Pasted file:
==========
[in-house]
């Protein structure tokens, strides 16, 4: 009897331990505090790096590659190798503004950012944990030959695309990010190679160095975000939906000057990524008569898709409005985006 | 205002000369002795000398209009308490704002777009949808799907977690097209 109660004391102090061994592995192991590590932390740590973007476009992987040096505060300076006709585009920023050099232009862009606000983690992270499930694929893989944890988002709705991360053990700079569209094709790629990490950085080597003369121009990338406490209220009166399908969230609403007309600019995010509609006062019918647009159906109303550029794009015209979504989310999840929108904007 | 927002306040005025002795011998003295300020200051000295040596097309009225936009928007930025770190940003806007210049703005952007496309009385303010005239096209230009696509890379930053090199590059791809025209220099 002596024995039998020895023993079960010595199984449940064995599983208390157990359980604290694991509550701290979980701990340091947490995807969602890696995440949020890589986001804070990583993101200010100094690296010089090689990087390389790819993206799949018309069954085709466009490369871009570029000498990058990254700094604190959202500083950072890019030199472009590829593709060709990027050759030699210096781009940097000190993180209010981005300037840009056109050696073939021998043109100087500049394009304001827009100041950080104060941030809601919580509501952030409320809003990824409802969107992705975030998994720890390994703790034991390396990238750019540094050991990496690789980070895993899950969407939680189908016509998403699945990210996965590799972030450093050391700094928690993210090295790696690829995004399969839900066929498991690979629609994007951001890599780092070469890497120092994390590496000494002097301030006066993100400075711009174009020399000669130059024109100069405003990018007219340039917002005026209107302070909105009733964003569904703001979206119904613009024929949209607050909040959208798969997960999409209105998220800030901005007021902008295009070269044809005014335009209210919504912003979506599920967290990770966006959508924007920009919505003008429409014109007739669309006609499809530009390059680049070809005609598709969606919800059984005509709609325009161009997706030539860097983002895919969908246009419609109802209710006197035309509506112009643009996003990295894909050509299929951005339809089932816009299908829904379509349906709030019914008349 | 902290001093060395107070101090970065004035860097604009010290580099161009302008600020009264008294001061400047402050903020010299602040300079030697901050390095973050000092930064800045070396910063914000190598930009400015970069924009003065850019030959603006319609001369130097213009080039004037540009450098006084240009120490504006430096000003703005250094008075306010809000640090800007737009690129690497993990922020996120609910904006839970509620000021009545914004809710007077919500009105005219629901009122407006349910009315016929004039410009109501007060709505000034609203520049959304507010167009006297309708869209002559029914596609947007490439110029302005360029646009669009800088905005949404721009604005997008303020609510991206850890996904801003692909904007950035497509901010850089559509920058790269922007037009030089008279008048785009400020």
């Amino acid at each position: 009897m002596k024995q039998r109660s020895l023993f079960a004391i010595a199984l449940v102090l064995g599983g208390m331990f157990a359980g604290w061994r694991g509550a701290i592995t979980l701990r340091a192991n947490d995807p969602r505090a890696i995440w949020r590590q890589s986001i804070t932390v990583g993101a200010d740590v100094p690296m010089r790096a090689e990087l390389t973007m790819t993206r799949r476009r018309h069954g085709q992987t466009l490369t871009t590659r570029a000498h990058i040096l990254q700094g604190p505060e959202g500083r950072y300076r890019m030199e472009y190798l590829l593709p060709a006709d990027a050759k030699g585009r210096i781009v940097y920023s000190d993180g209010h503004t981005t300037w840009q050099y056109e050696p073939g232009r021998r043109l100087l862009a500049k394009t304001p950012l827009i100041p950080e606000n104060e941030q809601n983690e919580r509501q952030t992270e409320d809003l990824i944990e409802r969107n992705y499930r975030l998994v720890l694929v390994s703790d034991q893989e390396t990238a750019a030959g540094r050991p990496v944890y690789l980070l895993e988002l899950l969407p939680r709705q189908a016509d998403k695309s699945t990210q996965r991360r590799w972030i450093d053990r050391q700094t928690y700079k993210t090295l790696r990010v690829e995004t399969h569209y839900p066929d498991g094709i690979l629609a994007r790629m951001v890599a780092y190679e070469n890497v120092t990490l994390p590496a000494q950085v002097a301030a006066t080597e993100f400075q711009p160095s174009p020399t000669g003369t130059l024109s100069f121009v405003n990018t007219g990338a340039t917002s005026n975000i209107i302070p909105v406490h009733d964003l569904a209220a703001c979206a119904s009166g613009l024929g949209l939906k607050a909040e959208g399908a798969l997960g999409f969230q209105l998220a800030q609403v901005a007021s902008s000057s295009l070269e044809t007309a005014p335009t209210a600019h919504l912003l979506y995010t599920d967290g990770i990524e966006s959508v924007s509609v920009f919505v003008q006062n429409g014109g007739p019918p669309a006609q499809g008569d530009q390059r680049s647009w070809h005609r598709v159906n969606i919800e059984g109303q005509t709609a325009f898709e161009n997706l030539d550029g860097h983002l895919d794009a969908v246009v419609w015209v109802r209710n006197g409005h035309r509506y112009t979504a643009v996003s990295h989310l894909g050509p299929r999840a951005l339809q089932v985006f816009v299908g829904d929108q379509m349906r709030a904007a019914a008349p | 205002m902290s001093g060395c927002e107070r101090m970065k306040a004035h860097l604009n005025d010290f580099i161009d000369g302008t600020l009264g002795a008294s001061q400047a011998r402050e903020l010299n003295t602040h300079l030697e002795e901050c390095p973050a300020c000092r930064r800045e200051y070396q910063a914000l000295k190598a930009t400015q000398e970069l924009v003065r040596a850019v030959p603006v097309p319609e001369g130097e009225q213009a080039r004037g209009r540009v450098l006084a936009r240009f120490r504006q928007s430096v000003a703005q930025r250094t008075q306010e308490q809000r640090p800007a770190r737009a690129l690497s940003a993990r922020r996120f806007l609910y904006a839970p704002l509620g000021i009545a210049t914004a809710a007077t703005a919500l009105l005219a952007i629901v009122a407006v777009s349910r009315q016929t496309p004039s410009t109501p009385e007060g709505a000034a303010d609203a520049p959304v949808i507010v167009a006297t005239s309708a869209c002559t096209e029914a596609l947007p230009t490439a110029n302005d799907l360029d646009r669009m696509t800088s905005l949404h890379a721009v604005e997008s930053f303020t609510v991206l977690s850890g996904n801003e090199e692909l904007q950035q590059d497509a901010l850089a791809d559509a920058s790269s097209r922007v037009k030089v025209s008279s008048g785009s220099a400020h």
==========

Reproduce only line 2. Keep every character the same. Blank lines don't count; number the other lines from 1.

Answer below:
């Protein structure tokens, strides 16, 4: 009897331990505090790096590659190798503004950012944990030959695309990010190679160095975000939906000057990524008569898709409005985006 | 205002000369002795000398209009308490704002777009949808799907977690097209 109660004391102090061994592995192991590590932390740590973007476009992987040096505060300076006709585009920023050099232009862009606000983690992270499930694929893989944890988002709705991360053990700079569209094709790629990490950085080597003369121009990338406490209220009166399908969230609403007309600019995010509609006062019918647009159906109303550029794009015209979504989310999840929108904007 | 927002306040005025002795011998003295300020200051000295040596097309009225936009928007930025770190940003806007210049703005952007496309009385303010005239096209230009696509890379930053090199590059791809025209220099 002596024995039998020895023993079960010595199984449940064995599983208390157990359980604290694991509550701290979980701990340091947490995807969602890696995440949020890589986001804070990583993101200010100094690296010089090689990087390389790819993206799949018309069954085709466009490369871009570029000498990058990254700094604190959202500083950072890019030199472009590829593709060709990027050759030699210096781009940097000190993180209010981005300037840009056109050696073939021998043109100087500049394009304001827009100041950080104060941030809601919580509501952030409320809003990824409802969107992705975030998994720890390994703790034991390396990238750019540094050991990496690789980070895993899950969407939680189908016509998403699945990210996965590799972030450093050391700094928690993210090295790696690829995004399969839900066929498991690979629609994007951001890599780092070469890497120092994390590496000494002097301030006066993100400075711009174009020399000669130059024109100069405003990018007219340039917002005026209107302070909105009733964003569904703001979206119904613009024929949209607050909040959208798969997960999409209105998220800030901005007021902008295009070269044809005014335009209210919504912003979506599920967290990770966006959508924007920009919505003008429409014109007739669309006609499809530009390059680049070809005609598709969606919800059984005509709609325009161009997706030539860097983002895919969908246009419609109802209710006197035309509506112009643009996003990295894909050509299929951005339809089932816009299908829904379509349906709030019914008349 | 902290001093060395107070101090970065004035860097604009010290580099161009302008600020009264008294001061400047402050903020010299602040300079030697901050390095973050000092930064800045070396910063914000190598930009400015970069924009003065850019030959603006319609001369130097213009080039004037540009450098006084240009120490504006430096000003703005250094008075306010809000640090800007737009690129690497993990922020996120609910904006839970509620000021009545914004809710007077919500009105005219629901009122407006349910009315016929004039410009109501007060709505000034609203520049959304507010167009006297309708869209002559029914596609947007490439110029302005360029646009669009800088905005949404721009604005997008303020609510991206850890996904801003692909904007950035497509901010850089559509920058790269922007037009030089008279008048785009400020």